In 2017, I compiled a High Fidelity–style list of my essential amari for PUNCH, a mix of desert island bottles that spanned the spectrum of the diverse and sometimes daunting category of Italian liqueur. Since then, the shelves of backbars and liquor stores have become ever more crowded with new releases, whether imports from Italy or homegrown regional expressions from across America. This lineup of new-look bottles represents an eclectic mix of foreign and domestic releases that are all worth seeking out, to try on their own or in a cocktail.
Not long after finalizing this list last month, the bars and restaurants where you might normally go to sample amari were ordered to close to slow the spread of COVID-19, leaving bartenders, spirit producers and importers facing an uncertain future. For now, however, liquor stores and bottle shops are considered an essential service (at least in New York where I live). So although we don’t know when we’ll be able to meet again at the bar, in the meantime, you can still take an amaro adventure at home via your favorite neighborhood spirits stores.
Where it’s from: Catania, Sicily, Italy
What’s in it: Angelica, bitter orange peel, cinnamon, ginger, licorice, nutmeg, saffron, vanilla
ABV: 29 percent
For nearly a century, Amaro dell’Etna was content to remain a homegrown amaro, little-known outside of Sicily. But thanks to its recent arrival in the United States, it has become a new favorite among amaro aficionados. “It’s perfectly balanced, just sweet enough and a little savory with a nice big smack of bitterness,” says Melissa Watson, of the San Francisco craft spirits shop Bitters and Bottles, who recommends Amaro dell’Etna to amaro fans looking for something new to try.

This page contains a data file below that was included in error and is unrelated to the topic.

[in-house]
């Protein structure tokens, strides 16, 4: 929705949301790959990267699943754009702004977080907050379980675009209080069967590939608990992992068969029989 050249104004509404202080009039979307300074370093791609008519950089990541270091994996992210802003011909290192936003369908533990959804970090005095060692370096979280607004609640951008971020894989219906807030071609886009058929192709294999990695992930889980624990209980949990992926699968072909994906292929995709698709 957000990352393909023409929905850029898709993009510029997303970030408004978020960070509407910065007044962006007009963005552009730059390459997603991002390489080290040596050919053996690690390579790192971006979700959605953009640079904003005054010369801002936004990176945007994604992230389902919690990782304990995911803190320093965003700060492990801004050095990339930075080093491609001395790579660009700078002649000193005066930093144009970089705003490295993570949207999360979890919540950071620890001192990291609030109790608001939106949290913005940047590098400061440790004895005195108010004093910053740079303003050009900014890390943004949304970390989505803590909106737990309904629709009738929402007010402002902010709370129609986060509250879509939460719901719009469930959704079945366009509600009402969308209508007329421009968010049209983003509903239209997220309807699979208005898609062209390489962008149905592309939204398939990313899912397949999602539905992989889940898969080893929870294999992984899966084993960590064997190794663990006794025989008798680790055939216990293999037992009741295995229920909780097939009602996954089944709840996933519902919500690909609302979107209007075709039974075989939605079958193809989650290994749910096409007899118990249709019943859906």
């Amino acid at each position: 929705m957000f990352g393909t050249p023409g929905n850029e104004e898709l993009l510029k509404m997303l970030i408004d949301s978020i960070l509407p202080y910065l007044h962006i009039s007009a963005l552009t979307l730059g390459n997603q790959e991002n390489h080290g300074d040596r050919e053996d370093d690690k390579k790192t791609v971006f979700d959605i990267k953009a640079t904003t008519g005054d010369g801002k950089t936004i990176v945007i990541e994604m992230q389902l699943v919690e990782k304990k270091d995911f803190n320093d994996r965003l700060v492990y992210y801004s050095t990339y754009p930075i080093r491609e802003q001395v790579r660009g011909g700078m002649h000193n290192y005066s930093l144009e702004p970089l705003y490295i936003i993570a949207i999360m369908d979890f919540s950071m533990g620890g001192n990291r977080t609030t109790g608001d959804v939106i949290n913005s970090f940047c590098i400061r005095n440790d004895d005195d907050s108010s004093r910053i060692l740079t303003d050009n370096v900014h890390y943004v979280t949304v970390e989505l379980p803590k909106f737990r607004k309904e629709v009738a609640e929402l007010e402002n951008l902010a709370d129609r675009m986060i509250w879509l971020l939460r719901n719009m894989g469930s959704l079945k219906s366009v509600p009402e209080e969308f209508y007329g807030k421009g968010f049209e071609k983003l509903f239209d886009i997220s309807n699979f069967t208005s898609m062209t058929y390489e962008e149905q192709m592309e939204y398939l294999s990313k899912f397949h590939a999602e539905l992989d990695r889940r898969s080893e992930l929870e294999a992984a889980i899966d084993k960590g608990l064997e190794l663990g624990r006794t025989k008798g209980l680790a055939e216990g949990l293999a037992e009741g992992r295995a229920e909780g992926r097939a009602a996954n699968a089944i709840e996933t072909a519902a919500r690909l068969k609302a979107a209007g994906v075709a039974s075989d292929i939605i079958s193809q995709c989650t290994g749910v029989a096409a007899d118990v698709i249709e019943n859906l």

While there’s a familiar sweetness, Amaro dell’Etna packs an added complexity thanks to 15 of its 26 herbs, plants and other botanicals being sourced from the rich, volcanic soil at the base of Mount Etna. “What we find unique about Amaro dell’Etna is how multiple herbs seem to pop on the palate,” says Stephen Fromhart, owner of Amaro Spirits & Wine in Park Slope, Brooklyn. “You can simultaneously detect the bitter orange peel, a bit of licorice, and a touch of cinnamon, but there is even more complexity that you taste but can’t quite name, resulting in an intensely herbaceous experience.”